On the cholera frontline

The number of cholera deaths in Zimbabwe has crept past the 4,000 mark and case numbers are receding, but for those on the frontline of the epidemic it is business as usual, and much too soon to talk of victory.



The World Health Organisation (WHO) said on 9 March that 4,011 people had succumbed to the waterborne disease since the outbreak began in August 2008, and the total number of cases recorded had reached 89,018.

Signs that the disease is abating, with cholera infections down by about 50 percent to around 4,000 cases a week, are lost on those fighting the disease.



Stella Moyo, 40, a nurse working for Doctors Without Borders at the Beatrice Road Infectious Diseases Hospital, about 5km southwest of the capital, Harare, told IRIN she was "distraught at the number of cases that we have seen over the past week, at a time that we thought we were winning the war against the cholera outbreak."



One of Africa's most deadly cholera outbreaks in recent history has been fuelled by the collapse of municipal services, including water, sanitation and healthcare.



"We thought we had gone past the peak of the epidemic, and statistics given indicated a downturn, but judging by the number of patients we have been admitting in the last few days, the storm seems far from over," said the nurse, who declined to give her real name.



"There is hardly any clean water throughout the city [Harare] as we speak, and that should explain the renewed spread of cholera."



The establishment of a unity government on 11 February 2009, when Morgan Tsvangirai, leader of the Movement for Democratic Change, was inaugurated as prime minister, has yet to bring any change in the material conditions that contributed to the cholera epidemic.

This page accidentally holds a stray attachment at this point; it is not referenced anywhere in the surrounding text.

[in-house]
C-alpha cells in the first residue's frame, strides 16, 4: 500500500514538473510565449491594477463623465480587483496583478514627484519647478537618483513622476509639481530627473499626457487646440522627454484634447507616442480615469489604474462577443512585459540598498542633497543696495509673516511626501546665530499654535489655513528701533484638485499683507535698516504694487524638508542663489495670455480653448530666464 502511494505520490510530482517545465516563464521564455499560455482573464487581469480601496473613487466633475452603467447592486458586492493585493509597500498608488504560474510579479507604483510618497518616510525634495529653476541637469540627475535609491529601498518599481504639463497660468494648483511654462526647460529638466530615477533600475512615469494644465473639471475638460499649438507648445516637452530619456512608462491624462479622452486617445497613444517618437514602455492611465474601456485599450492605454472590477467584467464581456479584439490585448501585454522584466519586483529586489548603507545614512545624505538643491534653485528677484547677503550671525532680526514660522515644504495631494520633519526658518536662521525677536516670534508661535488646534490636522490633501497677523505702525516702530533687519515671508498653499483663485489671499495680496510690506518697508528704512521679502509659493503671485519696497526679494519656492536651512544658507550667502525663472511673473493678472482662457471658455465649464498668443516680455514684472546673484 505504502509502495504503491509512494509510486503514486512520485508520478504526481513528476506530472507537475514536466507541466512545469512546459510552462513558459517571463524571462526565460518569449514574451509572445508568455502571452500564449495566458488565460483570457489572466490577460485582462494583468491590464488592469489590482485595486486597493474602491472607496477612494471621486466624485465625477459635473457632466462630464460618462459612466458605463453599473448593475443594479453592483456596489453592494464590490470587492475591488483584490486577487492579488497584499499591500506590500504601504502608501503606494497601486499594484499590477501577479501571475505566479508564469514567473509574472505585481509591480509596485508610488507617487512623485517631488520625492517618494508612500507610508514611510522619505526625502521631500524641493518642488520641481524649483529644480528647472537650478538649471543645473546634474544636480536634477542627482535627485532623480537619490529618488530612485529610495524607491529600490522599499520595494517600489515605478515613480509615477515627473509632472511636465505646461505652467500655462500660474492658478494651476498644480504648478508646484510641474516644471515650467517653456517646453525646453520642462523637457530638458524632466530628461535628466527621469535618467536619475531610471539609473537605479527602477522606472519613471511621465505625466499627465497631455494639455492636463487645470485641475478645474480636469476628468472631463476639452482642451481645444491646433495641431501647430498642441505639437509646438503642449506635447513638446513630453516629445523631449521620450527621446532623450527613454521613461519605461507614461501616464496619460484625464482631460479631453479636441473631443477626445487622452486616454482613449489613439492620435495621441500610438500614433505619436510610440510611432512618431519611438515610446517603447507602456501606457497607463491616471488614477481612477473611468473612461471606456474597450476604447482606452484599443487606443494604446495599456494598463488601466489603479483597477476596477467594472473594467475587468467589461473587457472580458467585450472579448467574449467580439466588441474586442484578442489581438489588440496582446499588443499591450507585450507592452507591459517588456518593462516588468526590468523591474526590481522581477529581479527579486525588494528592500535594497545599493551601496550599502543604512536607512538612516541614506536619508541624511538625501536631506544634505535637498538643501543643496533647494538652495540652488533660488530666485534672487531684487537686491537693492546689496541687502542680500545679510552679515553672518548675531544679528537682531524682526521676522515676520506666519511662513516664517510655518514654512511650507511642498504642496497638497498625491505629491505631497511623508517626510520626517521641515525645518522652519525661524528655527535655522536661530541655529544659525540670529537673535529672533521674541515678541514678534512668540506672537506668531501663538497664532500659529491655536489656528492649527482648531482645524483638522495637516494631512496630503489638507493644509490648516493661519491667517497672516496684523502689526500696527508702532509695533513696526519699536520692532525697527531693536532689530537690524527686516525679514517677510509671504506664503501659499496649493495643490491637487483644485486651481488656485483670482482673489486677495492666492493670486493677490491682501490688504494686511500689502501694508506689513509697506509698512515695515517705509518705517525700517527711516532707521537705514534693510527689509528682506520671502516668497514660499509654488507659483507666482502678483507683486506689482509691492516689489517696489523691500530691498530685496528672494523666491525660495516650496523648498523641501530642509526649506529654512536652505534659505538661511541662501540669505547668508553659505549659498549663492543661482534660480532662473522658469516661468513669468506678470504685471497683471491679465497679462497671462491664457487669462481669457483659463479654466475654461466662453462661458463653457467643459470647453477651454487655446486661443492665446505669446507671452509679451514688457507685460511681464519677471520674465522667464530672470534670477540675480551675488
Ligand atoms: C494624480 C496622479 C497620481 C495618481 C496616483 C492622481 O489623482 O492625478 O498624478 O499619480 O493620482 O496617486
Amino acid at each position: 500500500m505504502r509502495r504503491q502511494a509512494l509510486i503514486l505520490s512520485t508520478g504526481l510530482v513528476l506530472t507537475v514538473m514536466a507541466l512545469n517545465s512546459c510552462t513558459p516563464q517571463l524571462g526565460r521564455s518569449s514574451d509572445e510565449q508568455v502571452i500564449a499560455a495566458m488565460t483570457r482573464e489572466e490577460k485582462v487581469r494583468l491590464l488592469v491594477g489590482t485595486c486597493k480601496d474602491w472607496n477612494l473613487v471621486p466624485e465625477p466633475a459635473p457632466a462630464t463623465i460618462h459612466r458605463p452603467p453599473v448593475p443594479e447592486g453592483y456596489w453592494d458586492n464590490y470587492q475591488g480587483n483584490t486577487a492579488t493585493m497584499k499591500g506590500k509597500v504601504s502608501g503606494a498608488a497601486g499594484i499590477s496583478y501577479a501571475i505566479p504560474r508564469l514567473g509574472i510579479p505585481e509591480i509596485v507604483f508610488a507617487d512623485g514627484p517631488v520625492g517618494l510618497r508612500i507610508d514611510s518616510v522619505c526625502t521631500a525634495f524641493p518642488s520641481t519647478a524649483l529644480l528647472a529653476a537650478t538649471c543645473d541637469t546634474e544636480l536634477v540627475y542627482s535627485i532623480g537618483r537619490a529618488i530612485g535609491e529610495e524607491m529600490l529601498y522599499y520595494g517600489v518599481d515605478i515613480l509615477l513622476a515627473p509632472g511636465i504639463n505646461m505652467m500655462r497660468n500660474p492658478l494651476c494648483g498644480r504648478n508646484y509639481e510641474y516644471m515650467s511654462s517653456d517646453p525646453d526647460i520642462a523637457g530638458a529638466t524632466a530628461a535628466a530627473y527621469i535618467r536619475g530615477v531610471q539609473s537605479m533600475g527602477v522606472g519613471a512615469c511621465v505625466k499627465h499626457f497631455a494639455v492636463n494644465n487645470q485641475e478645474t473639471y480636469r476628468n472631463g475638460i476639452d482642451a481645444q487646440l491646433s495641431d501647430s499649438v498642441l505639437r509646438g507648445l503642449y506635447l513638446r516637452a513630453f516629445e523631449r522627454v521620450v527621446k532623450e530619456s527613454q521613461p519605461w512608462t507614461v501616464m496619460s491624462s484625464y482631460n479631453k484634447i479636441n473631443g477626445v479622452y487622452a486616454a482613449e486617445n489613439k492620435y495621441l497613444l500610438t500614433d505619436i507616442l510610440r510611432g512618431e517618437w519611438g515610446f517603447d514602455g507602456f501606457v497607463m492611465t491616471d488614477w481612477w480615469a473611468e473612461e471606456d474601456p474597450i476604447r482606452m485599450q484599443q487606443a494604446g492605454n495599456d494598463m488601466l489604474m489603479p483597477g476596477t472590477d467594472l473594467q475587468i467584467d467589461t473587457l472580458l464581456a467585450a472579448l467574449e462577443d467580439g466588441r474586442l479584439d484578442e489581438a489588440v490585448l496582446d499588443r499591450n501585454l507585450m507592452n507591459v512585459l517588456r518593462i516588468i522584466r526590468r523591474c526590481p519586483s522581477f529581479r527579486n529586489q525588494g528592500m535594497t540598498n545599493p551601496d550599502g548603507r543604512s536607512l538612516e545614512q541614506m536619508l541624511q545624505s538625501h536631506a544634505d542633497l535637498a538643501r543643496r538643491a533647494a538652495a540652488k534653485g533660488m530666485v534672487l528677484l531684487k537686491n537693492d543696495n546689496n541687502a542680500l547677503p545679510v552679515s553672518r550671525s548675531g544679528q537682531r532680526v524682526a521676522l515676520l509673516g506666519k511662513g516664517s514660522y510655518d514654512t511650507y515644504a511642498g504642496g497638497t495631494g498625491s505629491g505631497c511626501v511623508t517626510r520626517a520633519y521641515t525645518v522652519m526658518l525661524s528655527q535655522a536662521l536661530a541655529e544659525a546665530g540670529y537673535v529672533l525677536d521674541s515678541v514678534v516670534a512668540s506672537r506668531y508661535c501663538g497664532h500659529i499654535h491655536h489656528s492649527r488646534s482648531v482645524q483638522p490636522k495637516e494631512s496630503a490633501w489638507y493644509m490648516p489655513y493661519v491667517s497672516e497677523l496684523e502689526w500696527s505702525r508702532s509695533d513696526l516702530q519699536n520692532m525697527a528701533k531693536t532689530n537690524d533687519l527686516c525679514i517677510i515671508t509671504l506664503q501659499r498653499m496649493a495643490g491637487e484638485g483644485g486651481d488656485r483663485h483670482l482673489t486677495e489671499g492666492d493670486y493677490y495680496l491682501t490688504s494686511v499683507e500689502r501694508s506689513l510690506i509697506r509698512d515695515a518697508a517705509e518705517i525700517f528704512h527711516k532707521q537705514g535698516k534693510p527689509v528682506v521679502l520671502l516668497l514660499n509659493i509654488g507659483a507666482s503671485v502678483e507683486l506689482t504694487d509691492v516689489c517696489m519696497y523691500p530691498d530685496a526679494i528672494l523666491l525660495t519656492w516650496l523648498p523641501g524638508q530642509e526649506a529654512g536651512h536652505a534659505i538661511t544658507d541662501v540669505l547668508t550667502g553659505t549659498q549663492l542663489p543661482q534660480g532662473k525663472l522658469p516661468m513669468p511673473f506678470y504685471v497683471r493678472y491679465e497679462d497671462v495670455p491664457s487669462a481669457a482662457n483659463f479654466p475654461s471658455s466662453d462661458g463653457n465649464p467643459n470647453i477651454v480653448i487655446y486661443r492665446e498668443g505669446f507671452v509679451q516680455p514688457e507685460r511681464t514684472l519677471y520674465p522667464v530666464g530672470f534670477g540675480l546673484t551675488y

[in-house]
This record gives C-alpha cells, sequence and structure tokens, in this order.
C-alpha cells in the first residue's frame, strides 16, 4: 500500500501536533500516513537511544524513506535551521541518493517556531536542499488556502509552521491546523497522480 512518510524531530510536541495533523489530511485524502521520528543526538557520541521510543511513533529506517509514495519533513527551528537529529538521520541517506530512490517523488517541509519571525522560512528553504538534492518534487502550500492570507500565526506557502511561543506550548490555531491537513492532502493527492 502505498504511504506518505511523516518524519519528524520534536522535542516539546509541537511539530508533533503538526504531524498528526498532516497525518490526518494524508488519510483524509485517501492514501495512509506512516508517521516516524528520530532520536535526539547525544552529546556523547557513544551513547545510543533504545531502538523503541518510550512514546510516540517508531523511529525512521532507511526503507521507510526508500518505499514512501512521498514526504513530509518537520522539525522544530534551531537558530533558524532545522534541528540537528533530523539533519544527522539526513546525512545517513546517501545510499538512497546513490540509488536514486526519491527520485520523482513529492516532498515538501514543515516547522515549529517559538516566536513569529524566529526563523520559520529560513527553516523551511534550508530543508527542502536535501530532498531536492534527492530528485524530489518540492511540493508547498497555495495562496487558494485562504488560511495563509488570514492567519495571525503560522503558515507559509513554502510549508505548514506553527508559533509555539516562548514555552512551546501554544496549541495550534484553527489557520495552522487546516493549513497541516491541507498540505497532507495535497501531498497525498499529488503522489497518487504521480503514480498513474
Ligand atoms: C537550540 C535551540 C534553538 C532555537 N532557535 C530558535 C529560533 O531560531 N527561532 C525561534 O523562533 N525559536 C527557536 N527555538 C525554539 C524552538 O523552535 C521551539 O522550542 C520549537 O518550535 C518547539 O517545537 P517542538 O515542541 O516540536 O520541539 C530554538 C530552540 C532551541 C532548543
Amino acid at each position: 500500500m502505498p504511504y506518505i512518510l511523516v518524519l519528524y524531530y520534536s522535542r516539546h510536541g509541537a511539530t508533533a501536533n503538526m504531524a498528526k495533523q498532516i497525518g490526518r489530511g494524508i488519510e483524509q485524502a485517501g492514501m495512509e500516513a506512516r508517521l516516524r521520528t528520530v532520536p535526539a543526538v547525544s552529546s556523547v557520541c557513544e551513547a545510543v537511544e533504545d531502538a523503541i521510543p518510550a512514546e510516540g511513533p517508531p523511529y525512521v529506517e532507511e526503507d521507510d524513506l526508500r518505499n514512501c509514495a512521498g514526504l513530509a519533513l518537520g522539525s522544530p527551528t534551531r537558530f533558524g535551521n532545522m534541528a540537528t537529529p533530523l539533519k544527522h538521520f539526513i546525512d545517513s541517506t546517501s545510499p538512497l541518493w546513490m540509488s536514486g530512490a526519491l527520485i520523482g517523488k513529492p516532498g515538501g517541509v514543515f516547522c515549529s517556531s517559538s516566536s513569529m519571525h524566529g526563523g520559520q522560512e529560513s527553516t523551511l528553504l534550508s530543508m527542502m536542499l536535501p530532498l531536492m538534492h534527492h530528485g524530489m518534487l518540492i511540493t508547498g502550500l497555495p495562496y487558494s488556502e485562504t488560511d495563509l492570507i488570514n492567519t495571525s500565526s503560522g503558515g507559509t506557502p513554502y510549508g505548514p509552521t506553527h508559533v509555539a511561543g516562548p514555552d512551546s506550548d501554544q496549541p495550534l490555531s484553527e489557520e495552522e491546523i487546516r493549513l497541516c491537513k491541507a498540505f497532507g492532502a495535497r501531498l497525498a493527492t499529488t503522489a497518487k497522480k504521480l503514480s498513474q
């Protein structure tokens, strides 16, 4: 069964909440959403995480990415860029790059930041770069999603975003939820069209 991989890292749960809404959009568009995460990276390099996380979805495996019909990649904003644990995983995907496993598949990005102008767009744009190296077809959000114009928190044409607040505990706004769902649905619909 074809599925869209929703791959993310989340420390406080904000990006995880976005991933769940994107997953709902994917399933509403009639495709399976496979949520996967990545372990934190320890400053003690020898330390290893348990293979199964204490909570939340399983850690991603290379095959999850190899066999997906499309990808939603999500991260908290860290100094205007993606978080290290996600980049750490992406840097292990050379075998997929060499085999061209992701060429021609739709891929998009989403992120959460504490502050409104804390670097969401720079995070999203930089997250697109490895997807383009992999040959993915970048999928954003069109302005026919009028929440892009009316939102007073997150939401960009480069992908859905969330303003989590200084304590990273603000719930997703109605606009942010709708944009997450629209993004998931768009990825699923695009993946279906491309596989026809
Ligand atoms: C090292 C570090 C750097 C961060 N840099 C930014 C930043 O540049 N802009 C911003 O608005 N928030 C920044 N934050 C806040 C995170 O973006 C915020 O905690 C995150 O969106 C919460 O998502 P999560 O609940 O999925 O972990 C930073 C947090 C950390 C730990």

A check by IRIN of the water availability in many of Harare's high-density suburbs found that the city council had disconnected piped water to homes, schools, recreational and shopping centres, as well as police stations.



Residents were thronging wells, boreholes and the few municipal taps in industrial and residential areas to collect water, but the impatient were drawing water from the Mukuvisi River, known to be contaminated with raw sewage and industrial effluent.









''Because of our desperation we are collecting water for washing and cooking from the river. Most of us are boiling the water before we use it, but those that are lucking are putting anti-cholera pills in them''

"Because of our desperation we are collecting water for washing and cooking from the river. Most of us are boiling the water before we use it, but those that are lucky are putting anti-cholera pills in them," Bridget Fokoyo, 27, who lives in the high-density suburb of Mbare, in the capital, told IRIN.



Beatrice Road is a referral hospital where 5,360 cholera patients have been treated, of which 268 have died, according to WHO. "Even though the wards designated for such cases are less than half full, it is only a matter of days before all the beds are claimed if the water situation does not improve," Moyo said.



Entire family killed by cholera



"It is not surprising that we have a high number of school children coming for treatment. With no water at home and in the schools, there is a high possibility that the children are picking up the disease at school and passing it on at home, where hygiene is poor."



Relatives and friends, many holding containers of the salt-and-sugar solution recommended for the rehydration treatment of cholera victims, brought those suspected of having the disease on wheelbarrows, or in the back seats of private vehicles.